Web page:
The authors note several things about the remains:
- the large size of the bones (long bone lengths over 5 standard deviations from the mean of the population)
- hyperostosis (thickening) of the frontal bone of the skull
- enlargement of the area inside the skull where the pituitary gland would have been
- a wide and long mandible
While the amount of dental wear and the stage of fusion of the cranial sutures were consistent with an individual over the age of 20, it is clear that some of the long bones and vertebrae had not yet stopped growing. In combination with a presumed enlarged pituitary gland, the large size of the bones and their apparent delayed fusion suggests an overgrowth syndrome (a genetic disorder associated with abnormal body growth) that began during childhood.
The authors state that “this case represents an extraordinary discovery, for the first time documenting gigantism in a complete ancient skeleton.” The paper has a nice figure showing the humerus and tibia in comparison to corresponding bones from a “normal” male (giantologists: note the presence of a scale and the plan view perspective of the photograph that makes it clear how big the bones actually are). The short length of the paper means it contains frustratingly few details, however: there is no explanation of how stature was estimated, no metric data are provided, and we are not given much information about which epiphyses are incompletely fused (some do not fuse completely until after age 20 under normal circumstances).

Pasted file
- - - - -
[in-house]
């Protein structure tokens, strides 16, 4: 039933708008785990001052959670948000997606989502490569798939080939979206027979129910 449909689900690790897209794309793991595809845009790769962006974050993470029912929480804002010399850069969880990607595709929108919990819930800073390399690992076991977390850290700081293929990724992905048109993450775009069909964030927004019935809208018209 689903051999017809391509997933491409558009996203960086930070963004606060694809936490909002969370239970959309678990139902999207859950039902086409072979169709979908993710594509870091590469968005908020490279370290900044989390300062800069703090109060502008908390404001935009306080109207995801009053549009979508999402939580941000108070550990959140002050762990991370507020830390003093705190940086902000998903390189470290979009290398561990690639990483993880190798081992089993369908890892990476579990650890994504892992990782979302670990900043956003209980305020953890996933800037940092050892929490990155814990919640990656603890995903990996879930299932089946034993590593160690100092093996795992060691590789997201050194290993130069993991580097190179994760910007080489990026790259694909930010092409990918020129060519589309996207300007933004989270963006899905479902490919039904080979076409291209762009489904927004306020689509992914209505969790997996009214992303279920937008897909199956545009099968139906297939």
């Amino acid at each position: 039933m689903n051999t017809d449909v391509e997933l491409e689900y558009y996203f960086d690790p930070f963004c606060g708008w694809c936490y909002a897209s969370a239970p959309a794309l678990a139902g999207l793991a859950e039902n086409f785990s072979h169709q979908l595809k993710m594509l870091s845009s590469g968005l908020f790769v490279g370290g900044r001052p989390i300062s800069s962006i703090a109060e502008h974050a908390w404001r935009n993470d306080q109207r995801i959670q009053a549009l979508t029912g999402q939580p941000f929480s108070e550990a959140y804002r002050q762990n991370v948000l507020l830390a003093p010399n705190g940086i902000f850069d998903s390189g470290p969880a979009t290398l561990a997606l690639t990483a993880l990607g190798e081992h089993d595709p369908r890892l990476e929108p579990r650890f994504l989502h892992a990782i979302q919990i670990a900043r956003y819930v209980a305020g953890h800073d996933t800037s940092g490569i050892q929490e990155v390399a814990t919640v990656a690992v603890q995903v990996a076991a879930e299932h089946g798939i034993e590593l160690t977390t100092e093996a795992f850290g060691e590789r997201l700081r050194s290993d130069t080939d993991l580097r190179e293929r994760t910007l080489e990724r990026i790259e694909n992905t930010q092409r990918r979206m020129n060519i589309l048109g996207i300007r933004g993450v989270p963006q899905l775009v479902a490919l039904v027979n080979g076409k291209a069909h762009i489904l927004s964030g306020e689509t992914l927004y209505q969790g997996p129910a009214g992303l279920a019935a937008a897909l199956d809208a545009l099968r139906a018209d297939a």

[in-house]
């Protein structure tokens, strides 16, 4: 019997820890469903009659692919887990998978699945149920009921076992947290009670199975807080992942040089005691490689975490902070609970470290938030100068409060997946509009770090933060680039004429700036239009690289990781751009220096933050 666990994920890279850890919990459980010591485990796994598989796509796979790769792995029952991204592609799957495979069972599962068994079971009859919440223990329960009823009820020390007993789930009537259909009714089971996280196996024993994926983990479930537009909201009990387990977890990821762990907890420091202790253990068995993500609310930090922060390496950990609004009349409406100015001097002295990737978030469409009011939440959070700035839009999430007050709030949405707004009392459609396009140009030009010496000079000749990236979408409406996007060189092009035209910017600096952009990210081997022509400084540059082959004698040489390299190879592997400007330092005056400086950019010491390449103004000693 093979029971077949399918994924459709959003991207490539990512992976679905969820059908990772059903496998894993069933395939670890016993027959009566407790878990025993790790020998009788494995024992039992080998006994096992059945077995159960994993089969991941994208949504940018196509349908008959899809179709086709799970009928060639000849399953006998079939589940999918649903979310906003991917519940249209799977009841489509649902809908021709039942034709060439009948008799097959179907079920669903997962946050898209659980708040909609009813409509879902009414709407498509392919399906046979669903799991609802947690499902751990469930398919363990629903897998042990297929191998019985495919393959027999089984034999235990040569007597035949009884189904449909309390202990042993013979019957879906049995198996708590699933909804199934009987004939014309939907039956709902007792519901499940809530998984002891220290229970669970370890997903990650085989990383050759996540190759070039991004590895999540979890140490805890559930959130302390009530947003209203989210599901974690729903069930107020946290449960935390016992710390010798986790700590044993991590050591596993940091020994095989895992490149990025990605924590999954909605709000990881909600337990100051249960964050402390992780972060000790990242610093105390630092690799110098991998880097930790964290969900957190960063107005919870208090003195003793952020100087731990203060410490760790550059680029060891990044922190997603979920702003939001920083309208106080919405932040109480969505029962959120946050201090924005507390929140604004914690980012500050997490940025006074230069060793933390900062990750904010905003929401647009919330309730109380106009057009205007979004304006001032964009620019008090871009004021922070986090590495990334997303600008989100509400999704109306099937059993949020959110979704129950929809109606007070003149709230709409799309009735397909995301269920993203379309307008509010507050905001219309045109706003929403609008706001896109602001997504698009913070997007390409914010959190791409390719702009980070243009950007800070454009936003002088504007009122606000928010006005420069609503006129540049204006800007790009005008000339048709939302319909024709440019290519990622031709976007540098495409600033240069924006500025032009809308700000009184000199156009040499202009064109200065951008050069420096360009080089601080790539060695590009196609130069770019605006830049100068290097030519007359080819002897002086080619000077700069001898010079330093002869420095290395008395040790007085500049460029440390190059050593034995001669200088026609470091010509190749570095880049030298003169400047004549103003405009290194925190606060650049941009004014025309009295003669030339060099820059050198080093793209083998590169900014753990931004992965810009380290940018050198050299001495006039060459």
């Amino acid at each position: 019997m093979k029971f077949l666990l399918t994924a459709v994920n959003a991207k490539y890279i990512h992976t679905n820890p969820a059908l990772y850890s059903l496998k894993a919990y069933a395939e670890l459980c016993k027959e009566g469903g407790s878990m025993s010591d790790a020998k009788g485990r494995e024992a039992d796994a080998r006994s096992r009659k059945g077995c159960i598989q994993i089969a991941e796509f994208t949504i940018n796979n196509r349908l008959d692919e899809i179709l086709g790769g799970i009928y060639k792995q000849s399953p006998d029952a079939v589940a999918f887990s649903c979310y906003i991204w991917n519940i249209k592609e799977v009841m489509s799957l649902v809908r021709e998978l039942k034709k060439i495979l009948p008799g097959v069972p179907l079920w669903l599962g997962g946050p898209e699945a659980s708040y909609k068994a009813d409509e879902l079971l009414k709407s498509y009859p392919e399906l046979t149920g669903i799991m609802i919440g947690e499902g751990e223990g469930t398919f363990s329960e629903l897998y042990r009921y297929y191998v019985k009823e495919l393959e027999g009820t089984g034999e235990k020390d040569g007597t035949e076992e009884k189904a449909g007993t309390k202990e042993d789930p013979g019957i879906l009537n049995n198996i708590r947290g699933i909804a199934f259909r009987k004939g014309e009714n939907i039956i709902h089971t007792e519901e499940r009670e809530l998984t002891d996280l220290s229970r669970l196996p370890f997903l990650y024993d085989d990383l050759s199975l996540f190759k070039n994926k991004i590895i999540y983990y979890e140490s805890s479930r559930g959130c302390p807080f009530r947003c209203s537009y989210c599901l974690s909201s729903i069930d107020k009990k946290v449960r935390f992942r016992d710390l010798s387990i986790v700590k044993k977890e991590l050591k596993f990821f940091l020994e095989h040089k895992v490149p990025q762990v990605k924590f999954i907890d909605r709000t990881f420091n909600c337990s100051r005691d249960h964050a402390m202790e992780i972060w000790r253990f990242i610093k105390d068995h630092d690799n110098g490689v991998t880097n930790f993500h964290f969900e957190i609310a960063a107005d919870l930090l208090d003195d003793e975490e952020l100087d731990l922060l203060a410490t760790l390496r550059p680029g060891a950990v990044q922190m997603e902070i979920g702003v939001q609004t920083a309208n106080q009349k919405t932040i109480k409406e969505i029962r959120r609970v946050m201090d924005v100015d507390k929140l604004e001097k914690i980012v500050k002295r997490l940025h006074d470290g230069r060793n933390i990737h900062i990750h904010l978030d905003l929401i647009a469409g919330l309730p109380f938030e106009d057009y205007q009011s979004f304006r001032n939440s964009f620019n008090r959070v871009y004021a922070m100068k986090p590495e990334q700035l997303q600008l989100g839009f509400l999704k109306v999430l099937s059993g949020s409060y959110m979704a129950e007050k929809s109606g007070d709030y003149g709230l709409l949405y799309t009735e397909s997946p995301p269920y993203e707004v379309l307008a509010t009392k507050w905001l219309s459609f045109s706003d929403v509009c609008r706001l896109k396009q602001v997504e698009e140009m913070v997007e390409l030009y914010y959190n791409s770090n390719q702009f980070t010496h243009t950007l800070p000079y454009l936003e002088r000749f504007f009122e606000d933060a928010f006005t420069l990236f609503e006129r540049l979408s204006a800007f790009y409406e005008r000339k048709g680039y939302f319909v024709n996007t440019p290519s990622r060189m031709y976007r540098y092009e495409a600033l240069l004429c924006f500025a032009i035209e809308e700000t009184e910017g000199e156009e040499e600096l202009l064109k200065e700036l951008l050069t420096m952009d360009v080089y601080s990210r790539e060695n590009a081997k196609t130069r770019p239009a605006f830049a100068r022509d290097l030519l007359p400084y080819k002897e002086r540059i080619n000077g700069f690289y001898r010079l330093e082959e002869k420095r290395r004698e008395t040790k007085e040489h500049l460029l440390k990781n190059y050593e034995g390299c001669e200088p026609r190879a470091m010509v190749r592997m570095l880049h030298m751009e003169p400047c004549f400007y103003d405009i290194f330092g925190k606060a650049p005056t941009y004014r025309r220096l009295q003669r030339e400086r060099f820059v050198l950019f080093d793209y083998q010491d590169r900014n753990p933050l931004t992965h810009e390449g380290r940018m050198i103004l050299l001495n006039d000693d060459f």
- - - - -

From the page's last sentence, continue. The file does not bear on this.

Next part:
*Minozzi, Simona, Walter Pantano, Franceso di Gennaro, Gino Fornaciari, and Paola Catalano. 2012. Pituitary Disease from the Past: A Rare Case of Gigantism in Skeletal Remains from the Roman Imperial Age. The Journal of Clinical Endocrinology and Metabolism 97(12):4302-4303.